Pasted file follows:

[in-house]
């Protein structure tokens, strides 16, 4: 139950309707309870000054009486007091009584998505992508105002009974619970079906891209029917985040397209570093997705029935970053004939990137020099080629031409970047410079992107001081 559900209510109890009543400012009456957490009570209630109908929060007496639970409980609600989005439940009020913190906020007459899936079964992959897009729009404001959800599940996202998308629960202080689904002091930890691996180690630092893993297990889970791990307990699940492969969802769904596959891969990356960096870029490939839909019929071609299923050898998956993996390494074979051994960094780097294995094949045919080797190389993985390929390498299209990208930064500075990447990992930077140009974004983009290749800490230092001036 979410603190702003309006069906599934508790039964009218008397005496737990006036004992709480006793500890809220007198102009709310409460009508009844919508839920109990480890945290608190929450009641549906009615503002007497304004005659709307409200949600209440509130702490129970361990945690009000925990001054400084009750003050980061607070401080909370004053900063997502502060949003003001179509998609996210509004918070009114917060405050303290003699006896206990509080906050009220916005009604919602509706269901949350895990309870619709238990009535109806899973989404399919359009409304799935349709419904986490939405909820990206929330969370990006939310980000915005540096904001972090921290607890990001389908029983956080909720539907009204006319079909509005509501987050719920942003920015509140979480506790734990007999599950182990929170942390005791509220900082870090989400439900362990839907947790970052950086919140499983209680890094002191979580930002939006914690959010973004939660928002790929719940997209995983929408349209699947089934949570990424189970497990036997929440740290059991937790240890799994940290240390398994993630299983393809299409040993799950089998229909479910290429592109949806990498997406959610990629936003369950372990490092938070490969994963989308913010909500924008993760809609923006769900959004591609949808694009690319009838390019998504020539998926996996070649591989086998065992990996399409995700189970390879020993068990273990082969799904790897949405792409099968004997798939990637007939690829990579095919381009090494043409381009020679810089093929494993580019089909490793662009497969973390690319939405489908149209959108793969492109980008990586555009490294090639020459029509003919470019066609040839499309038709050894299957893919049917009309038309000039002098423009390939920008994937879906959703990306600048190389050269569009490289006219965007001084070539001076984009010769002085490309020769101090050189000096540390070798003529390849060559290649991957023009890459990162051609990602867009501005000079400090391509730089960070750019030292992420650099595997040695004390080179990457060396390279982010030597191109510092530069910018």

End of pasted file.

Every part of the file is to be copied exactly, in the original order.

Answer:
[in-house]
């Protein structure tokens, strides 16, 4: 139950309707309870000054009486007091009584998505992508105002009974619970079906891209029917985040397209570093997705029935970053004939990137020099080629031409970047410079992107001081 559900209510109890009543400012009456957490009570209630109908929060007496639970409980609600989005439940009020913190906020007459899936079964992959897009729009404001959800599940996202998308629960202080689904002091930890691996180690630092893993297990889970791990307990699940492969969802769904596959891969990356960096870029490939839909019929071609299923050898998956993996390494074979051994960094780097294995094949045919080797190389993985390929390498299209990208930064500075990447990992930077140009974004983009290749800490230092001036 979410603190702003309006069906599934508790039964009218008397005496737990006036004992709480006793500890809220007198102009709310409460009508009844919508839920109990480890945290608190929450009641549906009615503002007497304004005659709307409200949600209440509130702490129970361990945690009000925990001054400084009750003050980061607070401080909370004053900063997502502060949003003001179509998609996210509004918070009114917060405050303290003699006896206990509080906050009220916005009604919602509706269901949350895990309870619709238990009535109806899973989404399919359009409304799935349709419904986490939405909820990206929330969370990006939310980000915005540096904001972090921290607890990001389908029983956080909720539907009204006319079909509005509501987050719920942003920015509140979480506790734990007999599950182990929170942390005791509220900082870090989400439900362990839907947790970052950086919140499983209680890094002191979580930002939006914690959010973004939660928002790929719940997209995983929408349209699947089934949570990424189970497990036997929440740290059991937790240890799994940290240390398994993630299983393809299409040993799950089998229909479910290429592109949806990498997406959610990629936003369950372990490092938070490969994963989308913010909500924008993760809609923006769900959004591609949808694009690319009838390019998504020539998926996996070649591989086998065992990996399409995700189970390879020993068990273990082969799904790897949405792409099968004997798939990637007939690829990579095919381009090494043409381009020679810089093929494993580019089909490793662009497969973390690319939405489908149209959108793969492109980008990586555009490294090639020459029509003919470019066609040839499309038709050894299957893919049917009309038309000039002098423009390939920008994937879906959703990306600048190389050269569009490289006219965007001084070539001076984009010769002085490309020769101090050189000096540390070798003529390849060559290649991957023009890459990162051609990602867009501005000079400090391509730089960070750019030292992420650099595997040695004390080179990457060396390279982010030597191109510092530069910018």